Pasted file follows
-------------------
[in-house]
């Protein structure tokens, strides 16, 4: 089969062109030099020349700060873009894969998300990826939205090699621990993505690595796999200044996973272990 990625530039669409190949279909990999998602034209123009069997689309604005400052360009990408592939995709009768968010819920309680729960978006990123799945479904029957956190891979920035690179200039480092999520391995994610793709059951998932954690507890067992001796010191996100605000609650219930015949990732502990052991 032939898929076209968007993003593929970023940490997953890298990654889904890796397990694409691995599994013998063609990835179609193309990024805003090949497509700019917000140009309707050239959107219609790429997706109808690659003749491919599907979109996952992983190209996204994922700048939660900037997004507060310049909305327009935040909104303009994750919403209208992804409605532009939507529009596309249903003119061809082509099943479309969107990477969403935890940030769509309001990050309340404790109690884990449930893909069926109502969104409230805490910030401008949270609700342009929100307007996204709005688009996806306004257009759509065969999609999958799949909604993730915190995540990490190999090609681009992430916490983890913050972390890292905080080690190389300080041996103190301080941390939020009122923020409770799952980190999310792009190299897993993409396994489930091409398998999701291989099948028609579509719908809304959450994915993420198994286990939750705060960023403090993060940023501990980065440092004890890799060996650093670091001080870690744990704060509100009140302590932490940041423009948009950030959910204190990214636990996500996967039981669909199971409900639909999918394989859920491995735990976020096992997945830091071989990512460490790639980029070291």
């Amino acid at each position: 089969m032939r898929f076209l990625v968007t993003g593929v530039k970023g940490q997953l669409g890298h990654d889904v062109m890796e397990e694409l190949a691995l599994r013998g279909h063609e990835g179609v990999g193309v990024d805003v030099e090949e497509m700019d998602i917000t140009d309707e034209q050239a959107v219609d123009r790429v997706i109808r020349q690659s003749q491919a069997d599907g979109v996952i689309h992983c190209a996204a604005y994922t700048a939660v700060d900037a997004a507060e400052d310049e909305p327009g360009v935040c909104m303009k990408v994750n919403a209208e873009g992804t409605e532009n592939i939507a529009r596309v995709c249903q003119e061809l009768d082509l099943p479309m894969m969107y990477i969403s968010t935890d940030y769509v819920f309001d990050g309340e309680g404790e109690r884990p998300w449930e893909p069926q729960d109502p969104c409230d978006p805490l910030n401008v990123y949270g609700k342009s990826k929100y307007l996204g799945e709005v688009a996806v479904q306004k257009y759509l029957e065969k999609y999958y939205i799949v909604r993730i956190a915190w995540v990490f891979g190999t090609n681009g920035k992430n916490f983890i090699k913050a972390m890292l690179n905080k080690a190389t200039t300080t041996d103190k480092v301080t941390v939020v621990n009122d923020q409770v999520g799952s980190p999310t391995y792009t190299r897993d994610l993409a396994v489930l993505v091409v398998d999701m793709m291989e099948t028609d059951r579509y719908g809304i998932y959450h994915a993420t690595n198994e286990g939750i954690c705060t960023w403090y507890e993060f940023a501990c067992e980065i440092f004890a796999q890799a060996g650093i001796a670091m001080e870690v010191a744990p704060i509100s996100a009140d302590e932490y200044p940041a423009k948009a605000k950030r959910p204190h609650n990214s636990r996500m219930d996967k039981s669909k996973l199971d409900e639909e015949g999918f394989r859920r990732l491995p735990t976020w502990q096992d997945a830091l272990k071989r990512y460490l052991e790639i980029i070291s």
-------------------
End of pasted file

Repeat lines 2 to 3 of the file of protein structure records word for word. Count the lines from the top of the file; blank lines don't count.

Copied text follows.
């Protein structure tokens, strides 16, 4: 089969062109030099020349700060873009894969998300990826939205090699621990993505690595796999200044996973272990 990625530039669409190949279909990999998602034209123009069997689309604005400052360009990408592939995709009768968010819920309680729960978006990123799945479904029957956190891979920035690179200039480092999520391995994610793709059951998932954690507890067992001796010191996100605000609650219930015949990732502990052991 032939898929076209968007993003593929970023940490997953890298990654889904890796397990694409691995599994013998063609990835179609193309990024805003090949497509700019917000140009309707050239959107219609790429997706109808690659003749491919599907979109996952992983190209996204994922700048939660900037997004507060310049909305327009935040909104303009994750919403209208992804409605532009939507529009596309249903003119061809082509099943479309969107990477969403935890940030769509309001990050309340404790109690884990449930893909069926109502969104409230805490910030401008949270609700342009929100307007996204709005688009996806306004257009759509065969999609999958799949909604993730915190995540990490190999090609681009992430916490983890913050972390890292905080080690190389300080041996103190301080941390939020009122923020409770799952980190999310792009190299897993993409396994489930091409398998999701291989099948028609579509719908809304959450994915993420198994286990939750705060960023403090993060940023501990980065440092004890890799060996650093670091001080870690744990704060509100009140302590932490940041423009948009950030959910204190990214636990996500996967039981669909199971409900639909999918394989859920491995735990976020096992997945830091071989990512460490790639980029070291």
């Amino acid at each position: 089969m032939r898929f076209l990625v968007t993003g593929v530039k970023g940490q997953l669409g890298h990654d889904v062109m890796e397990e694409l190949a691995l599994r013998g279909h063609e990835g179609v990999g193309v990024d805003v030099e090949e497509m700019d998602i917000t140009d309707e034209q050239a959107v219609d123009r790429v997706i109808r020349q690659s003749q491919a069997d599907g979109v996952i689309h992983c190209a996204a604005y994922t700048a939660v700060d900037a997004a507060e400052d310049e909305p327009g360009v935040c909104m303009k990408v994750n919403a209208e873009g992804t409605e532009n592939i939507a529009r596309v995709c249903q003119e061809l009768d082509l099943p479309m894969m969107y990477i969403s968010t935890d940030y769509v819920f309001d990050g309340e309680g404790e109690r884990p998300w449930e893909p069926q729960d109502p969104c409230d978006p805490l910030n401008v990123y949270g609700k342009s990826k929100y307007l996204g799945e709005v688009a996806v479904q306004k257009y759509l029957e065969k999609y999958y939205i799949v909604r993730i956190a915190w995540v990490f891979g190999t090609n681009g920035k992430n916490f983890i090699k913050a972390m890292l690179n905080k080690a190389t200039t300080t041996d103190k480092v301080t941390v939020v621990n009122d923020q409770v999520g799952s980190p999310t391995y792009t190299r897993d994610l993409a396994v489930l993505v091409v398998d999701m793709m291989e099948t028609d059951r579509y719908g809304i998932y959450h994915a993420t690595n198994e286990g939750i954690c705060t960023w403090y507890e993060f940023a501990c067992e980065i440092f004890a796999q890799a060996g650093i001796a670091m001080e870690v010191a744990p704060i509100s996100a009140d302590e932490y200044p940041a423009k948009a605000k950030r959910p204190h609650n990214s636990r996500m219930d996967k039981s669909k996973l199971d409900e639909e015949g999918f394989r859920r990732l491995p735990t976020w502990q096992d997945a830091l272990k071989r990512y460490l052991e790639i980029i070291s």